Referring now to FIG. 2, operations for establishing VoIP service in a network begin at block 200 where a request is optionally received at the ASP from a user to register for VoIP service. At block 210, the ASP uses Application Programming Interface (API) calls to communicate with the RAN (e.g., the BRAS) to establish VoIP service for the user. The VoIP service has a user selected bandwidth and/or QoS associated therewith. The API may comprise the Application-to-Network Interface (ANI) defined between the RAN and an ASP. Advantageously, the API may allow the ASP to establish VoIP service regardless of the technology used within the RAN.

Operations for establishing VoIP service in a network, in accordance with further embodiments of the present invention, will now be described with respect to FIG. 3 and the event diagram of FIG. 4. With respect to FIG. 4, the numbers in square brackets are used to coordinate the descriptive text with the figure. Referring now to FIG. 3, operations begin at block 300 where the ASP optionally receives a user request to register for VoIP service. At block 310, the ASP is authenticated at the RAN. This is illustrated by events [1] and [2] in FIG. 4. In accordance with particular embodiments of the present invention, the ASP may be authenticated by sending an establish service session request message from the ASP to the RAN that contains an identification of the ASP along with authorization credentials. The RAN may send an establish service session response message back to the ASP that contains an authentication result.

The RAN may provide various billing options to the ASP. For example, the ASP may be billed based on the user selected bandwidth for the VoIP service. Alternatively, the ASP may be billed based on a facility purchased to connect the ASP to the RAN.

The user may then register with the ASP for VoIP service as indicated by event [8] in FIG. 4. As part of the registration, the ASP, at block 320 of FIG. 3, may send a query from the ASP to the RAN to obtain bandwidth/QoS options for the VoIP service as indicated by events [8] and [9] of FIG. 4. The user may, for example, download a VoIP client application and, at block 330 of FIG. 3, select a bandwidth/QoS option for the VoIP service. The bandwidth/QoS options may include, but are not limited to, a number of simultaneous lines and voice quality options per line. Moreover, the bandwidth/QoS options may include one or more derived service options, such as names corresponding to specific service options. For example, a user may be presented with the derived serviced options of gold, silver, and bronze, where the gold service level provides a higher level of bandwidth and/or QoS and the bronze level provides a lower level of bandwidth and/or QoS.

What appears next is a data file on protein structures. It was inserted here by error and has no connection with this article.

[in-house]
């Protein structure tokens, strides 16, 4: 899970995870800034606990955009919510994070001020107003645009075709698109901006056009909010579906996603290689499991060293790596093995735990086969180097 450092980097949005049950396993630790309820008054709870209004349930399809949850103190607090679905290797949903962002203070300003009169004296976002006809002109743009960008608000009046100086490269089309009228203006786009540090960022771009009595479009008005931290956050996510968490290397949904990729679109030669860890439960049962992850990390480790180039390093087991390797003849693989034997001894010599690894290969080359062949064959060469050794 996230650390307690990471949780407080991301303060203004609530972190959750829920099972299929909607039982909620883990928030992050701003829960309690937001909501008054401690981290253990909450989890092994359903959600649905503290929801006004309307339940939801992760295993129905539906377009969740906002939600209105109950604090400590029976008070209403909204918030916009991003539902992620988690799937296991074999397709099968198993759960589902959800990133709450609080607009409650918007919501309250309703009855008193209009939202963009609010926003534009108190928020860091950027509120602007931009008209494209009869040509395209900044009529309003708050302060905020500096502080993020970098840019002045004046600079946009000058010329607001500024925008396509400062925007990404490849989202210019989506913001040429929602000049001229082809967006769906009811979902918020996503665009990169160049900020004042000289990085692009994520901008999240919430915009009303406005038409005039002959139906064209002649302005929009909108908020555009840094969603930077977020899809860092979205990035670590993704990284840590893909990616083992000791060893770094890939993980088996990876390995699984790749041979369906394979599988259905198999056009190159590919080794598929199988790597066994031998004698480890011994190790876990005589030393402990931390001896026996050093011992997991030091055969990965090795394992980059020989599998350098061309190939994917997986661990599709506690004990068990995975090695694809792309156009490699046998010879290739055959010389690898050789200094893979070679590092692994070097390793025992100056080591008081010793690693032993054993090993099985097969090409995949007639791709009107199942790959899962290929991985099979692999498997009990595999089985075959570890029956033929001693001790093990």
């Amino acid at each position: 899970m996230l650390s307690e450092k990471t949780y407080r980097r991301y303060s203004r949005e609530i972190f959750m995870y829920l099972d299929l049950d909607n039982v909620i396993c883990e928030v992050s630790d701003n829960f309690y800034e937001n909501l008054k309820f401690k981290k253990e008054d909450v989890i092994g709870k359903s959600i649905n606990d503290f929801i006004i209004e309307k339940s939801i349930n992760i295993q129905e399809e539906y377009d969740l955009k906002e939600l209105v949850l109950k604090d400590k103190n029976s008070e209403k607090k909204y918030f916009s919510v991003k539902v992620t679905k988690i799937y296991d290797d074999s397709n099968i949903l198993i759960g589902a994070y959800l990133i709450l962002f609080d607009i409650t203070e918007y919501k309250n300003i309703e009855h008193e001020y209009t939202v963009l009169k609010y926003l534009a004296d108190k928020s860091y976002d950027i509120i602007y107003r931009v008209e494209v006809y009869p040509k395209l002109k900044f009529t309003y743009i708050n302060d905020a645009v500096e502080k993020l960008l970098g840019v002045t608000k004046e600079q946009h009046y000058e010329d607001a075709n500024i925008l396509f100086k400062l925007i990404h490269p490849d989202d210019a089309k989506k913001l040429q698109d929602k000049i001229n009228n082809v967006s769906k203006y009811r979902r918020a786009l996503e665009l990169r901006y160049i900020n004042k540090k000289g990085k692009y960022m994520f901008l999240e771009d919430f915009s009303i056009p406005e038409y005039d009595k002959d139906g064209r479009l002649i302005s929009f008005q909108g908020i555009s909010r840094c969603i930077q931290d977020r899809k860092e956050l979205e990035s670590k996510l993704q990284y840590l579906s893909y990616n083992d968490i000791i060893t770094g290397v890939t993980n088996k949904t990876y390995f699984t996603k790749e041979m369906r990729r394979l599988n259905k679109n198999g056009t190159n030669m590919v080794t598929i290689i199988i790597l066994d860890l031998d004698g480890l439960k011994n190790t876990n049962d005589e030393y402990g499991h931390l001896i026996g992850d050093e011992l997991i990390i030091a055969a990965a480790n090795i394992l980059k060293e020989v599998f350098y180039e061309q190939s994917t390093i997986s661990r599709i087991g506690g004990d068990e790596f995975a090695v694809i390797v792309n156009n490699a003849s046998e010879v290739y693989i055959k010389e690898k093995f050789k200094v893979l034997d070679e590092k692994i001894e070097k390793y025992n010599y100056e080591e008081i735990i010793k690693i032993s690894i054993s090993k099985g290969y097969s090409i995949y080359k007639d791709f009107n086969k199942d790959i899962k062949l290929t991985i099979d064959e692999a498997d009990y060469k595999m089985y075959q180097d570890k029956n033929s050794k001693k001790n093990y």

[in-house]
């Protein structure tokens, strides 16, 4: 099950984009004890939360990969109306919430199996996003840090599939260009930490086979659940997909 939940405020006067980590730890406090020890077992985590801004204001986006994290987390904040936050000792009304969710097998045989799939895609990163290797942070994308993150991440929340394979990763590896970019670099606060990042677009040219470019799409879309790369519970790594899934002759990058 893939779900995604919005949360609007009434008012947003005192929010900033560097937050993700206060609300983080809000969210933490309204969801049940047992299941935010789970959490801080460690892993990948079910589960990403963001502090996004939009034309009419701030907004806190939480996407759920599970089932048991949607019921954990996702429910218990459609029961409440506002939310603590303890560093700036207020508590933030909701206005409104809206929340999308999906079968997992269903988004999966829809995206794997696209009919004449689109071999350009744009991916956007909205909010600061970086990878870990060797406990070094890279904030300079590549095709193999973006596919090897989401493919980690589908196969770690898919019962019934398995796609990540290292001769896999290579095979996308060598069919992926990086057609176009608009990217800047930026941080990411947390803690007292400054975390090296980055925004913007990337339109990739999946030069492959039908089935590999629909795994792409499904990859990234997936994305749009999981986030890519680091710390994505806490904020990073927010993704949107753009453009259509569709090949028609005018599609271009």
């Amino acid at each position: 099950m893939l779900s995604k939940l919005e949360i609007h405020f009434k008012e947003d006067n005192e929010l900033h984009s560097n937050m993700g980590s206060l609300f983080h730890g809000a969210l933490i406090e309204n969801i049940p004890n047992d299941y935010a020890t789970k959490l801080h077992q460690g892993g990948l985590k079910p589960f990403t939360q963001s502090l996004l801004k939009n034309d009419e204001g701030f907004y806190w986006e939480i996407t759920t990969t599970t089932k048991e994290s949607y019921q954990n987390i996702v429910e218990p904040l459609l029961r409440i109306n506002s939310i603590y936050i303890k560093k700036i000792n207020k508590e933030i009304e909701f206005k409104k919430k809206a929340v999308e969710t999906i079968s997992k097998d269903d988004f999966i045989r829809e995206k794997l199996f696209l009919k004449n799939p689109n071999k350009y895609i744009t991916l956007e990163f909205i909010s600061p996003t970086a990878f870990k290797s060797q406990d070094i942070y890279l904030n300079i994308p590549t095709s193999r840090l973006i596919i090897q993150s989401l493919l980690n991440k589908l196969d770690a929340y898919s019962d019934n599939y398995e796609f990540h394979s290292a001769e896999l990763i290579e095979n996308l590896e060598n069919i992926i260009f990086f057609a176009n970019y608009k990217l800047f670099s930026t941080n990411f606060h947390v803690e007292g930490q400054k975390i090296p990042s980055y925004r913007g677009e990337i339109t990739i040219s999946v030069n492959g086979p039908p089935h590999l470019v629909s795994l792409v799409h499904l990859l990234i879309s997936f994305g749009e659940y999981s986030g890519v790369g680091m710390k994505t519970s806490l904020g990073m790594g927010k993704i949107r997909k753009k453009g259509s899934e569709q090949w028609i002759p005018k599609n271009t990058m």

Once the user has selected one or more bandwidth/QoS options, the BRAS is updated with a profile of information to provide the selected bandwidth/QoS option(s) at block 340 of FIG. 3. This is illustrated by events [10] through [12] of FIG. 4. As part of updating the BRAS with the profile of information, a rate limit and/or QoS associated with a communication queue in the BRAS that is used to process VoIP traffic associated with the VoIP service may also be updated to support the selected bandwidth and/or QoS. Additionally, if the ASP is in the pay by the bandwidth provisioned model, then a billing record may also be generated to capture the amount of bandwidth requested by the ASP.